"Cornell’s experience was, in fact, part of a national trend which saw a shift in research funding patterns away from the lone wolf investigator model. That historical shift underpinned a broader move toward collaborative interdisciplinary science, which you will recognize in my past and which is what I believe led me here." Read more about Lynden Archer, Cornell Engineering Dean
Lena F. Kourkoutis
- New Faculty Year: 2013
It’s been a long time since the iron curtain fell, but Lena Kourkoutis still remembers that moment when she and her family were allowed to cross over from East Berlin to the other side. A ten-year-old at the time, Kourkoutis mostly recalls the grandmotherly woman who gave her and her twin sister apples as welcoming gifts. Now, Kourkoutis is half a world away, breaking her own barriers in the field of electron microscopy at Cornell’s School of Applied and Engineering Physics, free to collaborate with whomever she wishes. Still, she appreciates her childhood. “I was fortunate to live at a time where I didn’t really know what I was missing, and I was brought up in a very social way--you learn to share much more than in a capitalist system,” she said. “When the wall fell I was young enough to take advantage of both systems.”
Now, she’s fully immersed in the West—having first earned a degree in physics at the University of Rostock in Germany, she then traveled to North Carolina State University for a year-long research project “I quickly got hooked on the American system. I just like the way of life here.” Kourkoutis also became hooked on Cornell--she received her Ph.D. at Cornell where she studied interfaces between complex oxides using electron microscopy. She was particularly interested in the superconductivity that takes place at the atomic scale between two non-conductive oxides. As a graduate student, Kourkoutis studied this phenomenon at room temperature; now as a faculty member, she’d like to literally cool things down, since superconductivity is unstable at room temperature. Ideally, she would like to examine interfaces in their ‘natural’ state, which is far below room temperature.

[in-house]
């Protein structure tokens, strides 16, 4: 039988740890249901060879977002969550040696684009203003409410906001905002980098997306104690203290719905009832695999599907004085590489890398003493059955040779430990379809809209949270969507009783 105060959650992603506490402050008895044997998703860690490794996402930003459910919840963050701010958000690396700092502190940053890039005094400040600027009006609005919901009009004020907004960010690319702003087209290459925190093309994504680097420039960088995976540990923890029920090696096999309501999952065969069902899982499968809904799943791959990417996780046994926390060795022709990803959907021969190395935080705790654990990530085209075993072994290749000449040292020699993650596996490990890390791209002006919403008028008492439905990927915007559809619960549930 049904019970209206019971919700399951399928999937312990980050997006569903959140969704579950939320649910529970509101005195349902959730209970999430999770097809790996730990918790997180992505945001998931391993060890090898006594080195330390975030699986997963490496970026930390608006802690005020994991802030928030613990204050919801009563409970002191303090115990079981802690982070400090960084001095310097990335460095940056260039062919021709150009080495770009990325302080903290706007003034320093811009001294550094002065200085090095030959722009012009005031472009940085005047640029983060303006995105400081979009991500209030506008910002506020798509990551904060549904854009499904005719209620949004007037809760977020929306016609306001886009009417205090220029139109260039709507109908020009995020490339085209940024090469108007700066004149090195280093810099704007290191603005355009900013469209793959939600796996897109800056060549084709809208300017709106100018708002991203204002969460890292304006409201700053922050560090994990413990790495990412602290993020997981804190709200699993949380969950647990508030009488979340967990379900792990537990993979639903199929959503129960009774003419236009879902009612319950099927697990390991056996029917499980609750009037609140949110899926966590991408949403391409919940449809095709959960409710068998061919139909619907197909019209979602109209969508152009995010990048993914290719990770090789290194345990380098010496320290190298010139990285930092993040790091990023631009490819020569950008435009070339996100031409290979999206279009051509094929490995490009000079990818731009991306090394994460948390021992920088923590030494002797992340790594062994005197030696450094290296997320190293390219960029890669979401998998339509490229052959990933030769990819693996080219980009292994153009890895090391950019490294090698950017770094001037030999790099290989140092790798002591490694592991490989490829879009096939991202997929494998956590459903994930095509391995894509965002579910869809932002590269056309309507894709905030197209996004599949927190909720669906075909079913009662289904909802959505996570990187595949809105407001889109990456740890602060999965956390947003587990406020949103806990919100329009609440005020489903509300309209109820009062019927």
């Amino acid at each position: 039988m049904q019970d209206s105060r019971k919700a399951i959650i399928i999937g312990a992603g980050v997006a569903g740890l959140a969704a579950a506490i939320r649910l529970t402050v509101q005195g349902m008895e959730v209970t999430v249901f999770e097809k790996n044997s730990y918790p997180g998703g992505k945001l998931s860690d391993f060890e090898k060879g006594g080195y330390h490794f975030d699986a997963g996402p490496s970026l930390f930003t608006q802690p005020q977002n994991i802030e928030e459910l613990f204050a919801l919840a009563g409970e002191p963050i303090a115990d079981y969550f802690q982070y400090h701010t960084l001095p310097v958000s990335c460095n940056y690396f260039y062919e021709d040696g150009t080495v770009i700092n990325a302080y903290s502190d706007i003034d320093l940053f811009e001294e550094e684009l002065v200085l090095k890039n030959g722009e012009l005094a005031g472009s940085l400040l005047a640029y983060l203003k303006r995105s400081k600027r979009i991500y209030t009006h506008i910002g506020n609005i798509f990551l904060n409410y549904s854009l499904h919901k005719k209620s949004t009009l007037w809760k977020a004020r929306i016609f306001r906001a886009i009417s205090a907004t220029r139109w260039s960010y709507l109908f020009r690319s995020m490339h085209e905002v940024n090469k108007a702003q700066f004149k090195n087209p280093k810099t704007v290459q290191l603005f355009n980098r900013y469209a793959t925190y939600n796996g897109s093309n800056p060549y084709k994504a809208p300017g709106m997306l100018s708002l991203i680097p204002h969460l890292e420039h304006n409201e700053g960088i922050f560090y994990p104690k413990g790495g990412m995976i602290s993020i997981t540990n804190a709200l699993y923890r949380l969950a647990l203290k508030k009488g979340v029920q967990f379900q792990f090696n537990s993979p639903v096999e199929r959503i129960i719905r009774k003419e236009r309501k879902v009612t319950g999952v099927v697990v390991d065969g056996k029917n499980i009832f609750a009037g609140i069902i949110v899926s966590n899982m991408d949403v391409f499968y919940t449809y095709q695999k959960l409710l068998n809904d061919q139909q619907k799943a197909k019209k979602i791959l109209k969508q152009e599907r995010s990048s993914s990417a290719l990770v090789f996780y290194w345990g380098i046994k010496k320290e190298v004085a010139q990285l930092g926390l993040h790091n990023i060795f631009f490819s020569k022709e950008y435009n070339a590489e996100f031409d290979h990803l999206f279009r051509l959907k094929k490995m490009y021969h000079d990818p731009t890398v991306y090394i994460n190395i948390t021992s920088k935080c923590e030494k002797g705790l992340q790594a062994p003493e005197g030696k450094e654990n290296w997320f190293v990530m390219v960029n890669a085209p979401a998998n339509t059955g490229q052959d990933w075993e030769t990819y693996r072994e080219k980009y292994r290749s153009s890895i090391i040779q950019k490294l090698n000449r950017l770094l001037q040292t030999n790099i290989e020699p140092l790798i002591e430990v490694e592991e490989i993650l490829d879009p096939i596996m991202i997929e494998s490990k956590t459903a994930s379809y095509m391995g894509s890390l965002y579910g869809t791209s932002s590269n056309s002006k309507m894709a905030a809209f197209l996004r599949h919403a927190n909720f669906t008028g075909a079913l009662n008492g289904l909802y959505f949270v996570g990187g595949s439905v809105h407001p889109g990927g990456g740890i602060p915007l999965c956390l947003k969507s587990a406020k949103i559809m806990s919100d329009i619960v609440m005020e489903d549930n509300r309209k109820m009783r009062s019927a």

To do this, Kourkoutis needs a better microscope--a cryo-electron microscope to be precise, which allows atomic resolution imaging at very low temperatures. Kourkoutis is working actively to develop a device with her specifications, and once it’s built, there are a number of applications she will tackle, including studying dendrite formation at the interface of electrodes and electrolytes in a battery (which contribute to the battery’s eventual failure). “Why do these structures form, and how do we prevent it?” Kourkoutis asks. With current microscope technologies, there’s no way to get an atomic-level view of the liquid-solid interface between the electrode and electrolyte. “It is difficult to get liquids into the microscope, because the sample sits inside a vacuum,” said Kourkoutis. “No one has been able to get an image of the interface between liquids and solids at atomic resolutions.”
No one in the physical sciences, that is. It dawned on Kourkoutis that biologists had tackled this issue. To study cells, which are mostly water, biologists quickly freeze them, which allows them to look at the cells in the microscope. Kourkoutis wants to borrow this technique and use it for the physical sciences, while delving into the life sciences too. Using cryo-electron microscopes, she would like to study cell structure and function by cross-cutting into frozen cells to better study their inner workings (a whole cell is too big for an electron microscope to peer into fully). Typically, scientists study cells by extracting key proteins or other compounds—“we want to look at the native structure, how does a protein or macromolecule sit inside the cell,” said Kourkoutis. “Right now we’re just getting started and are doing proof of concept work.”
Kourkoutis has gotten some inside help on this research--her twin sister, Sylvia Fitting, is a biologist at Virginia Commonwealth University, studying the effect of an HIV protein on neurons, and sends Kourkoutis snap-frozen neurons for her to use in her cryo-electron microscope research. Aside from the practical help, Kourkoutis appreciates having someone close to confer with. “For me, as a physicist going into biology, I wanted someone I could ask really basic questions,” said Kourkoutis. “Biology is so complex and there’s so much we don’t understand.” Kourkoutis hopes that her efforts towards developing better tools will improve that understanding. “Microscopy is a tool to expand our understanding of the processes around us. Pushing that tool to its limits will allow me to answer unanswered questions in any field that I choose to tackle.”